If applicants wish, they may pursue an emphasis on experimental ethnography, which is conceived both as a field of study and as a creative mode of ethnographic research and output. Experimental ethnography encompasses investigations into bodily praxis, material culture and the affective dimensions of human and multispecies existence, as well as creative audiovisual, material and written expressions of this work. The track in experimental ethnography supports innovative research in film, video, sound and written ethnography that furthers the significance of this emerging subfield while contributing to the discipline of anthropology and cognate fields in the humanities, social sciences and the arts.

Students work with their committees to design a course of study that enables them to develop an appropriate framework for their dissertation. Students are rigorously trained in contemporary theories of anthropology, but are otherwise free to pursue specialized training across campus in support of their research. Students may design a practice-led research program and are encouraged to foster relationships with organizations in the Los Angeles vicinity, or at their field site, through structured practicums. By the end of the third year, students are expected to produce substantive research articles, creative media pieces, curatorial programs and/or public exhibitions in response to their coursework and practicums. The PhD track in experimental ethnography culminates in a dissertation in which practice and theory should be evidently mutually constitutive.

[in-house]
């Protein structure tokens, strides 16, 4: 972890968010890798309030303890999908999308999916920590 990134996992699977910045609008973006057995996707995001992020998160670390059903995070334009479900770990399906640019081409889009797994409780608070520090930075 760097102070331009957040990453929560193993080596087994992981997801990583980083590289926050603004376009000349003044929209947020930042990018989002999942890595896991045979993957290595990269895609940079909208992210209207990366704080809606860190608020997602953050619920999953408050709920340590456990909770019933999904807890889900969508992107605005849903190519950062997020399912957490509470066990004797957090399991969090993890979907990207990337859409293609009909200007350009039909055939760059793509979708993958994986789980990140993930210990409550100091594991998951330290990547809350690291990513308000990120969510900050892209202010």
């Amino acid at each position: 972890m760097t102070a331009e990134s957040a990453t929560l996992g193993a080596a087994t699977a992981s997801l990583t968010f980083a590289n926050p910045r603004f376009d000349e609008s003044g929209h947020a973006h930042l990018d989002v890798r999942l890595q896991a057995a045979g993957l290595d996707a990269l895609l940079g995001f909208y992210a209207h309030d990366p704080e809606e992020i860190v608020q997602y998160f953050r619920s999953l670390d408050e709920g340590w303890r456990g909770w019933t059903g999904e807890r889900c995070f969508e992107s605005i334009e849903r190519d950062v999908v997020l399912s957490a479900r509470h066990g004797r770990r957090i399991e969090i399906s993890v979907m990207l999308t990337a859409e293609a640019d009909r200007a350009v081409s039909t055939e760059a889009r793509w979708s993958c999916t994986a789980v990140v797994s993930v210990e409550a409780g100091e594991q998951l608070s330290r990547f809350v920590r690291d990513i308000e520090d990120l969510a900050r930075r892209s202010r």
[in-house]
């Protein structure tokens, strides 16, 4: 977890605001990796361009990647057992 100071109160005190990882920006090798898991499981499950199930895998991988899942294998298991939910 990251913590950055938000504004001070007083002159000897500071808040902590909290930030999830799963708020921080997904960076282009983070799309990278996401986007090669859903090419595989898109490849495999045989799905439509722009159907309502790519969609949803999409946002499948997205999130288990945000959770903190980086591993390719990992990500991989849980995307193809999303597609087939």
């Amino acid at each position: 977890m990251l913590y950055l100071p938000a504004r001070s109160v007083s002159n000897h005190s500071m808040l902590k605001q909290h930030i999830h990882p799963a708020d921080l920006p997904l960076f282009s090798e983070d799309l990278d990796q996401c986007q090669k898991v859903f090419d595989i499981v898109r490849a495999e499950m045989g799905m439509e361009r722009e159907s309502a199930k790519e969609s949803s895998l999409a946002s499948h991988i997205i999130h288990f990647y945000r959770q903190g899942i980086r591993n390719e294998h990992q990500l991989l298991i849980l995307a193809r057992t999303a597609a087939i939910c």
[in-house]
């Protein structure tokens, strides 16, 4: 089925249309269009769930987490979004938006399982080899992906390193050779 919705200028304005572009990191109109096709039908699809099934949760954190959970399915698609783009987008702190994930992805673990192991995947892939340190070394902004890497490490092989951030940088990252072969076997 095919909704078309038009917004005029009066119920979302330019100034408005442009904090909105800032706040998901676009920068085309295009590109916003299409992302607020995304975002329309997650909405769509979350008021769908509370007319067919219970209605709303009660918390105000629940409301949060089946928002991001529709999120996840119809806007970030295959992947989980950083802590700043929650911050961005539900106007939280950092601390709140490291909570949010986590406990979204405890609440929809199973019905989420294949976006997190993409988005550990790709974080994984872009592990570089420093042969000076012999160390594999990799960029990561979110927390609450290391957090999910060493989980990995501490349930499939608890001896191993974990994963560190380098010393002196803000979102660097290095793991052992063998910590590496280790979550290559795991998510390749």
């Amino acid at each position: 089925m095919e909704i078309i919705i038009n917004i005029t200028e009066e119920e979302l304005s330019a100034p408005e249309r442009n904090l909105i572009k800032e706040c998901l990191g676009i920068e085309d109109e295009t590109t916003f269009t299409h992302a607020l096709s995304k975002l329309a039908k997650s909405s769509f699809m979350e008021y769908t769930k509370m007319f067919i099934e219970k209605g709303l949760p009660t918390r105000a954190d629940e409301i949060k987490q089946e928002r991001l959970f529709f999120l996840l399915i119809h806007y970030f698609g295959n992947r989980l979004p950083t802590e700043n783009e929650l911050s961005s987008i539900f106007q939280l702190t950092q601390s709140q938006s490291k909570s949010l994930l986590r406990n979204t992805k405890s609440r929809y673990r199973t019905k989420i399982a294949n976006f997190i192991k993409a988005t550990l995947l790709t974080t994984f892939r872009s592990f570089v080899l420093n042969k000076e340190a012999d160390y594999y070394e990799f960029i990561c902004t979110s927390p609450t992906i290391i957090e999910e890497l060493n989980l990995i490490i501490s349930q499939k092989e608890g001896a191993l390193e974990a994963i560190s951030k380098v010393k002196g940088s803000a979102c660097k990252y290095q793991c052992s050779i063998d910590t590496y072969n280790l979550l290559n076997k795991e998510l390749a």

Given that USC Anthropology students are expected to complete their training within five years, applicants would benefit from having previous strong ties to their proposed field site(s), relevant language training, and a completed Bachelors, M.A., M.F.A. or other professional degree at the time of application. Applicants who can demonstrate established media arts practices and a strong connection to a research site, topic, related field of inquiry or form of engagement are encouraged to apply.

Students pursuing an experimental approach will benefit from the Anthropology Department’s history as a pioneer in visual anthropology, as well as its proximity to cultural institutions in Los Angeles. They will participate in events organized by the Center for Ethnographic Media Arts as well as events of interest across Dornsife, at the School for Cinematic Arts and the Roski School of Art.